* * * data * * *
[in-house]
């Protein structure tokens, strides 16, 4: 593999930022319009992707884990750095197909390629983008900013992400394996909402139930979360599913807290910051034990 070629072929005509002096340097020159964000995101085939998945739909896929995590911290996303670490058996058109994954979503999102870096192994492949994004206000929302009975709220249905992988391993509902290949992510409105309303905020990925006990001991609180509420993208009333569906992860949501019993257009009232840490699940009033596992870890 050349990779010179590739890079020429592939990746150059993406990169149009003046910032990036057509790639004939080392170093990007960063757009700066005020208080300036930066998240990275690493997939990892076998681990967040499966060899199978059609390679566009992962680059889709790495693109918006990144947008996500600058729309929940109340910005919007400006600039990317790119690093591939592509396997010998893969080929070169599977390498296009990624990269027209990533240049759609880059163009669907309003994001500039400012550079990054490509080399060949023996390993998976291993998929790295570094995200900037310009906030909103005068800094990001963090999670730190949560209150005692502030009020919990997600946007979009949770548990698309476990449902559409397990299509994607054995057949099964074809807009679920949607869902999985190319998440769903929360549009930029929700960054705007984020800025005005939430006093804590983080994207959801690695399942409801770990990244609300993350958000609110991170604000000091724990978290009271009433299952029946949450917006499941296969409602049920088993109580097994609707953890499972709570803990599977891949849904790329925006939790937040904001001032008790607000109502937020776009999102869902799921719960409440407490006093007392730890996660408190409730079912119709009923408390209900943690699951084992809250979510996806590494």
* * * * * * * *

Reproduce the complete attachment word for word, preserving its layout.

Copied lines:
[in-house]
């Protein structure tokens, strides 16, 4: 593999930022319009992707884990750095197909390629983008900013992400394996909402139930979360599913807290910051034990 070629072929005509002096340097020159964000995101085939998945739909896929995590911290996303670490058996058109994954979503999102870096192994492949994004206000929302009975709220249905992988391993509902290949992510409105309303905020990925006990001991609180509420993208009333569906992860949501019993257009009232840490699940009033596992870890 050349990779010179590739890079020429592939990746150059993406990169149009003046910032990036057509790639004939080392170093990007960063757009700066005020208080300036930066998240990275690493997939990892076998681990967040499966060899199978059609390679566009992962680059889709790495693109918006990144947008996500600058729309929940109340910005919007400006600039990317790119690093591939592509396997010998893969080929070169599977390498296009990624990269027209990533240049759609880059163009669907309003994001500039400012550079990054490509080399060949023996390993998976291993998929790295570094995200900037310009906030909103005068800094990001963090999670730190949560209150005692502030009020919990997600946007979009949770548990698309476990449902559409397990299509994607054995057949099964074809807009679920949607869902999985190319998440769903929360549009930029929700960054705007984020800025005005939430006093804590983080994207959801690695399942409801770990990244609300993350958000609110991170604000000091724990978290009271009433299952029946949450917006499941296969409602049920088993109580097994609707953890499972709570803990599977891949849904790329925006939790937040904001001032008790607000109502937020776009999102869902799921719960409440407490006093007392730890996660408190409730079912119709009923408390209900943690699951084992809250979510996806590494």